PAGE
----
Wednesday, November 15, 2006
Apartment Owner Liable When Employee Shoots Tenant—C.A.
By a MetNews Staff Writer
An apartment owner who knows his employee has been convicted of
voluntary manslaughter, uses illegal drugs and carries loaded firearms around the premises may be liable when that employee shoots a tenant on the sidewalk outside the complex, the Third District Court of Appeal has ruled.
The court Monday reversed San Joaquin Superior Court Judge Carter P. Holly’s order granting summary judgment to Mark Wilton and other owners and managers of the Kentfield Apartments complex in a suit brought by their tenant Michael W. Hawkins.
“[A]n employer cannot allow a drug-addled convicted felon to carry and brandish loaded firearms during the course and scope of employment, particularly where, as here, the employment necessarily consists of making contact with members of the public, such as tenants and visitors to the complex,” Justice Fred K. Morrison, writing for the Court of appeal, said.
David A. Rodriguez was convicted of attempted murder for shooting Hawkins in 2003 outside the complex. Hawkins sued Wilton and other owners and managers of the apartments, alleging they were negligent in hiring Rodriguez as an apartment manager and security guard, and in allowing him to remain as a tenant after they knew of his dangerous propensities.
Hawkins alleged Wilton knew that Rodriguez had been convicted of voluntary manslaughter and served a prison term. Wilton had been warned by other tenants that Rodriguez “was dangerous,” was using methamphetamines and “tweeking” on crack, and carried numerous different loaded firearms around the complex, Hawkins claimed.
Wilton had been warned that Rodriguez “had pulled a gun several times on another tenant and that the tenants were frightened for themselves and their children for their own personal safety,” Hawkins alleged.
Wilton denied the allegations and moved for summary judgment, based on a single legal theory:
“[B]ecause the shooting occurred outside the premises of the apartment complex between two individuals freely and voluntarily associating with each other, as a matter of public policy and as a matter of law, defendants had no duty to protect plaintiff.”
Wilton alleged that it was undisputed that the shooting occurred “in the city street and on the sidewalk outside the premises” and that Rodriguez and Hawkins “were ‘pretty good acquaintances’ and ‘pretty friendly’ who worked together for several weeks and spoke and smoked cigarettes” together almost daily.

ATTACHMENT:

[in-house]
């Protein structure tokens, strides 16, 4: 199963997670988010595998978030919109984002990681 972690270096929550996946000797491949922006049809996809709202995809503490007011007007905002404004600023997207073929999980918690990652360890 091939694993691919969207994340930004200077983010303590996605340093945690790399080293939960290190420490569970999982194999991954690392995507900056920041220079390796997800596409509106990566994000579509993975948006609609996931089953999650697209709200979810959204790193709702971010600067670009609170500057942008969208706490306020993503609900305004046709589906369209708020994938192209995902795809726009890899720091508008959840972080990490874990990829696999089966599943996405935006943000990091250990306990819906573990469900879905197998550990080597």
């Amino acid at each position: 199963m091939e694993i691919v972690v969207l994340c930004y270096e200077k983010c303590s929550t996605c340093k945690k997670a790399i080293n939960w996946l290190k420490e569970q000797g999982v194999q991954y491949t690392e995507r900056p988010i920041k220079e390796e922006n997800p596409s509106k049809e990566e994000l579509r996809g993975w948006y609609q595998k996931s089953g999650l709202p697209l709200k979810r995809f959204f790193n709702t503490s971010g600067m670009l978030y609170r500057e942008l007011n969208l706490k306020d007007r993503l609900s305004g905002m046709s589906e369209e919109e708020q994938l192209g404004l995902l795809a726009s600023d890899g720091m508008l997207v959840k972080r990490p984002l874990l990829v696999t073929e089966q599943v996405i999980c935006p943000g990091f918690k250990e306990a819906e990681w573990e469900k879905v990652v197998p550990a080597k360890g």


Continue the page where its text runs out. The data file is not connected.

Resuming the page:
Wilton also claimed there was no dispute that Hawkins had warned Wilton’s managers “a week or two before” that Rodriguez acted “weird,” carried guns, and was “going to end up killing somebody or something.” He further claimed it was undisputed that Hawkins continued to socialize with Rodriguez, freely let Rodriguez into his apartment and willingly went with Rodriguez to the street.
Wilton’s motion did not address whether Rodriguez was a tenant or an employee or Wilton’s alleged knowledge about Rodriguez’s conviction, drug use and display of firearms at the complex.
But Holly ruled that Hawkins’ tendered evidence regarding Rodriguez’s status was inadmissible on various grounds, and found that Rodriguez was not an employee or tenant “at the time of the shooting.”
“Rodriguez’s criminal conduct was not reasonably foreseeable under the circumstances here and, imposing a duty and liability on Defendants for not having prevented Rodriguez from coming onto the property to visit his family or . . . the mother of his children and his children would be in violation of public policy.”
Hawkins appealed, arguing that Wilton did not meet his burden to show a lack of triable issues. Morrison agreed, saying:
“The facts tendered by Wilton do not address, far less negate, the theory that Rodriguez was Wilton’s employee and was allowed to carry firearms although he was known by Wilton to be a convicted felon (convicted of a serious and violent felony, viz., voluntary manslaughter) and known to be an out-of-control methamphetamine user who had threatened tenants.”
“An employer who allowed such conduct by a manager or security guard would not be insulated from respondeat superior liability simply because the tenant chose to socialize with the employee, or simply because the shooting took place on the sidewalk outside the apartment complex.”
The jurist explained:
“Such conduct merits liability because it should be discouraged, the victim should be compensated and the victim’s losses should be borne by the enterprise causing the risk moreover, liability will not impose an undue burden but will merely ensure that apartment owners who choose to employ security guards or managers will select, train and supervise them to avoid inflicting additional risks on their tenants.”
The case is Hawkins v. Wilton, 06 S.O.S. 5528.
Copyright 2006, Metropolitan News Company